People tend to dislike losses more than they enjoy gains and will take greater risks to avoid a loss than to achieve a gain. This seems particularly true when people make a mistake. Often the mistake is one of mere carelessness, yet if the mistake becomes known it can cost people their reputation, their job, even their freedom. To avoid sustaining those losses, people will often cover up the mistake and its consequences, sometimes by actively lying.

When Equifax was hacked and suffered a data breach that compromised the information of nearly half of the American population, that was bad. It showed incompetence on Equifax’s part. But Equifax failed to own up to its mistake and intentionally hid the breach. Rather than notify consumers immediately that their personal information may have been affected, company leaders took about six weeks to notify the public. Ironically, instead of avoiding the damage to its reputation, Equifax’s failure to own its mistake simply compounded the company’s problems.

Discussion Questions

1. In what ways did Equifax demonstrate loss aversion? Explain.

2. Journalist Stephen Gandel found that several weeks passed before Equifax notified consumers of the security breach. Part of this time was spent verifying that data had been stolen, and then more time passed before the company notified the public. Why do you think the company took this long? Do you think the company was being cautious to accurately assess the situation, or were they trying to cover up their mistakes? Explain.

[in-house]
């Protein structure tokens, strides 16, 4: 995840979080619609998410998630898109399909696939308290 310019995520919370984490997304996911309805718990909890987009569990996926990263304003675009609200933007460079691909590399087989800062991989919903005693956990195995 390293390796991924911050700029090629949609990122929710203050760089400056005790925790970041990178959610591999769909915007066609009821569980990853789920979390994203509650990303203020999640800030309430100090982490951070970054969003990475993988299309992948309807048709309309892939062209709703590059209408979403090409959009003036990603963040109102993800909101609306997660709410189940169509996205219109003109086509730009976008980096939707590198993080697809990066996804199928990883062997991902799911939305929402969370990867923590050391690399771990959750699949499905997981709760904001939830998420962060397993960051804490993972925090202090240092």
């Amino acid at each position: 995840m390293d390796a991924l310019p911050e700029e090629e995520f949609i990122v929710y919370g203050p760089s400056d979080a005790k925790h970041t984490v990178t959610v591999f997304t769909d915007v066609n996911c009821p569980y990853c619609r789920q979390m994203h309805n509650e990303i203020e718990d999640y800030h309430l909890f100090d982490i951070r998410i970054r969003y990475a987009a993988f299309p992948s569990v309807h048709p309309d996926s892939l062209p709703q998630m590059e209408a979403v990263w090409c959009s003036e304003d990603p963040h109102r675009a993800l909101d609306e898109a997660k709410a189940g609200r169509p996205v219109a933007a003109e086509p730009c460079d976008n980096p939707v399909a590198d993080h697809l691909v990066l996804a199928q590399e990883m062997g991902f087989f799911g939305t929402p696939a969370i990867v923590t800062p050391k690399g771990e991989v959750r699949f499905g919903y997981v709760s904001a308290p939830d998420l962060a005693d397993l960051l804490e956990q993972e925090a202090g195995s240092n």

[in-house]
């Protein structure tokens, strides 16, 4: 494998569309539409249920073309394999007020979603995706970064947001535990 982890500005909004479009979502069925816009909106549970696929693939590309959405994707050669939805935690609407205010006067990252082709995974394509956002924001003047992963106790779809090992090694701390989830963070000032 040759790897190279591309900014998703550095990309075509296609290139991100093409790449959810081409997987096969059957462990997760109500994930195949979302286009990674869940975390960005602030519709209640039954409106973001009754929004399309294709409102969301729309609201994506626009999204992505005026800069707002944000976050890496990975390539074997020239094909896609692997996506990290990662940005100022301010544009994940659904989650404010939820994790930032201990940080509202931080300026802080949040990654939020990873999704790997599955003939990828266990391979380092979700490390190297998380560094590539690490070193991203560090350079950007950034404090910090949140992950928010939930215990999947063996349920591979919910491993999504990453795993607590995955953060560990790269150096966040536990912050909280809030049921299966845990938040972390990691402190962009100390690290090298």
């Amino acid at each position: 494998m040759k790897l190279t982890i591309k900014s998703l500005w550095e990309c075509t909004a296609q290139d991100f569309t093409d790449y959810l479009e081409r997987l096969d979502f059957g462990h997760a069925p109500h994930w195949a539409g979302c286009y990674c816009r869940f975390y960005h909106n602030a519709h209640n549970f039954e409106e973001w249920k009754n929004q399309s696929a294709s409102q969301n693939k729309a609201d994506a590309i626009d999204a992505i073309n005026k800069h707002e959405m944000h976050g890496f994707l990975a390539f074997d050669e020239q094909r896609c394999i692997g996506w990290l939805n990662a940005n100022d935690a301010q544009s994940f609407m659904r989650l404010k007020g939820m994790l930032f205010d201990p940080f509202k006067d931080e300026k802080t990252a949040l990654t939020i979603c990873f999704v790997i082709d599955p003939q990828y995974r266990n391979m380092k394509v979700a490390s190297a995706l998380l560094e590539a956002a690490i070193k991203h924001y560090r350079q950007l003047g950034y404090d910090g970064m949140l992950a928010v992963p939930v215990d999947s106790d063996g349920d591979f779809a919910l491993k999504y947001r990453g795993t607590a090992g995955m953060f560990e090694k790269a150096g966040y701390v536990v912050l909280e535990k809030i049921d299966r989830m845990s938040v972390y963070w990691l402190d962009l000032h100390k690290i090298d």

3. While the mid-2017 security breach was the largest at Equifax, it was not their first. Why do you think the company did not take greater measures to secure their data after previous breaches? If you were an Equifax executive, what would you have done when you learned of the breach?

4. Do you think Jun Ying’s own form of loss aversion motivated him to engage in insider trading? Why or why not?

5. Do you think a company that holds personal identifying information of consumers is ethically obligated to inform consumers of every data breach? Why or why not? Are there instances when a company should withhold information from consumers? Explain your reasoning.

6. Can you think of other companies that faced a data breach in which users’ personal information was compromised? How did the company respond? Do you think the company demonstrated loss aversion? Why or why not?

7. Can you think of other situations you have read about where companies made innocent mistakes, but then intentionally covered them up? How does the potential for huge civil damage liability affect people’s inclination to admit mistakes?

8. Dennis Gentilin suggests that loss aversion is a very significant driver of wrongdoing by leaders because, of course, they have more to lose: “There is a driver of behavior within organisations that goes beyond money and power. People within organisations, especially the most senior and powerful, have worked for years to attain a status or title that they become highly attached to, is central to their identity, and defines who they are. When their position is threatened, be it due to poor performance, feelings of incompetence, changes in organizational structure or the risk of having previous maleficence uncovered, the natural response is to go to extreme lengths to defend and protect this position. What is driving this defensive response is the fear associated with the loss of their status and title, and the associated financial rewards and lifestyle the position affords. By extension, what is at stake is their very sense of self and identity.” Does this ring true to you? Discuss.

9. Do you find it difficult to admit your own mistakes? Do you think it is difficult for most people to admit their mistakes? Explain.

10. Equifax’s case demonstrates the pitfalls of a number of biases and behaviors including moral myopia, conformity bias, and groupthink. Can you identify these and other behavioral ethics concepts at work in this case study? Explain and discuss their significance.